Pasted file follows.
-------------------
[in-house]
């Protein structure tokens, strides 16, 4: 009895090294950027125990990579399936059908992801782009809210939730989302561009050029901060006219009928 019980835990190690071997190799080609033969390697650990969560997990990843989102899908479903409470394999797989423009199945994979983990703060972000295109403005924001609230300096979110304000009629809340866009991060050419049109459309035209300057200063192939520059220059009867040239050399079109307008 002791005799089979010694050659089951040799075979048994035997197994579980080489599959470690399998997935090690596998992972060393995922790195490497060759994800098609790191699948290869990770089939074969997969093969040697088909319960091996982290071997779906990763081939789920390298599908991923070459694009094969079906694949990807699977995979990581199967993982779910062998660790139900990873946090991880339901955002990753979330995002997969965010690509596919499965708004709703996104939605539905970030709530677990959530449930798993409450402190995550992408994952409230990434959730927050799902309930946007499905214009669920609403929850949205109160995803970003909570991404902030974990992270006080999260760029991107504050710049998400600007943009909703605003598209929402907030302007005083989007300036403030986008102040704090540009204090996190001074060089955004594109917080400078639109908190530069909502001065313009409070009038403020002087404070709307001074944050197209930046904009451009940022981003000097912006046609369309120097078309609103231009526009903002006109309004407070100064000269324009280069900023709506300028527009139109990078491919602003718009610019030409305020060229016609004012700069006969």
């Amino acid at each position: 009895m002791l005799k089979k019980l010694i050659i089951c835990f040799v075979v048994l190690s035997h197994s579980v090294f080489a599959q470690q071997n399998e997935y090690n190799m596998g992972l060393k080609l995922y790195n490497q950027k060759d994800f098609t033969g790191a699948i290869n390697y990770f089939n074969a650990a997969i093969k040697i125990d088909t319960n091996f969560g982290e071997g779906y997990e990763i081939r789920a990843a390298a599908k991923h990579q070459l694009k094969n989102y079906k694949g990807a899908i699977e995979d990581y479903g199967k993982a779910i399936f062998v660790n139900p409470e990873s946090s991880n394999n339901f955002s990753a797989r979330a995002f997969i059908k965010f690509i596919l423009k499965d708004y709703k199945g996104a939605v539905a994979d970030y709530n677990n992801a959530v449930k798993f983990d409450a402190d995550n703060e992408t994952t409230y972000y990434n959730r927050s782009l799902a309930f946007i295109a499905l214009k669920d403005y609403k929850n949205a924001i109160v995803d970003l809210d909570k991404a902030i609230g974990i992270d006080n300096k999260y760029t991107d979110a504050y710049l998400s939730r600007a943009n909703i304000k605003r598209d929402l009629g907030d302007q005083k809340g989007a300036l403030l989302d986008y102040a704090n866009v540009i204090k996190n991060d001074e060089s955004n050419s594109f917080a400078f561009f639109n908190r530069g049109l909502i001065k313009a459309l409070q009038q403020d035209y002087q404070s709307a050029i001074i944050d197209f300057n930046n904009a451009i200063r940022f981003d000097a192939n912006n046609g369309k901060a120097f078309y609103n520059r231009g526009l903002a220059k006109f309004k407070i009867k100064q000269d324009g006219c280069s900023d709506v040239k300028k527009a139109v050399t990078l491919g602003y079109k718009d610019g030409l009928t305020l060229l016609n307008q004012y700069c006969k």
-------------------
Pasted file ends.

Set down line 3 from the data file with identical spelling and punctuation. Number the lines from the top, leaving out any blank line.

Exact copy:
């Amino acid at each position: 009895m002791l005799k089979k019980l010694i050659i089951c835990f040799v075979v048994l190690s035997h197994s579980v090294f080489a599959q470690q071997n399998e997935y090690n190799m596998g992972l060393k080609l995922y790195n490497q950027k060759d994800f098609t033969g790191a699948i290869n390697y990770f089939n074969a650990a997969i093969k040697i125990d088909t319960n091996f969560g982290e071997g779906y997990e990763i081939r789920a990843a390298a599908k991923h990579q070459l694009k094969n989102y079906k694949g990807a899908i699977e995979d990581y479903g199967k993982a779910i399936f062998v660790n139900p409470e990873s946090s991880n394999n339901f955002s990753a797989r979330a995002f997969i059908k965010f690509i596919l423009k499965d708004y709703k199945g996104a939605v539905a994979d970030y709530n677990n992801a959530v449930k798993f983990d409450a402190d995550n703060e992408t994952t409230y972000y990434n959730r927050s782009l799902a309930f946007i295109a499905l214009k669920d403005y609403k929850n949205a924001i109160v995803d970003l809210d909570k991404a902030i609230g974990i992270d006080n300096k999260y760029t991107d979110a504050y710049l998400s939730r600007a943009n909703i304000k605003r598209d929402l009629g907030d302007q005083k809340g989007a300036l403030l989302d986008y102040a704090n866009v540009i204090k996190n991060d001074e060089s955004n050419s594109f917080a400078f561009f639109n908190r530069g049109l909502i001065k313009a459309l409070q009038q403020d035209y002087q404070s709307a050029i001074i944050d197209f300057n930046n904009a451009i200063r940022f981003d000097a192939n912006n046609g369309k901060a120097f078309y609103n520059r231009g526009l903002a220059k006109f309004k407070i009867k100064q000269d324009g006219c280069s900023d709506v040239k300028k527009a139109v050399t990078l491919g602003y079109k718009d610019g030409l009928t305020l060229l016609n307008q004012y700069c006969k």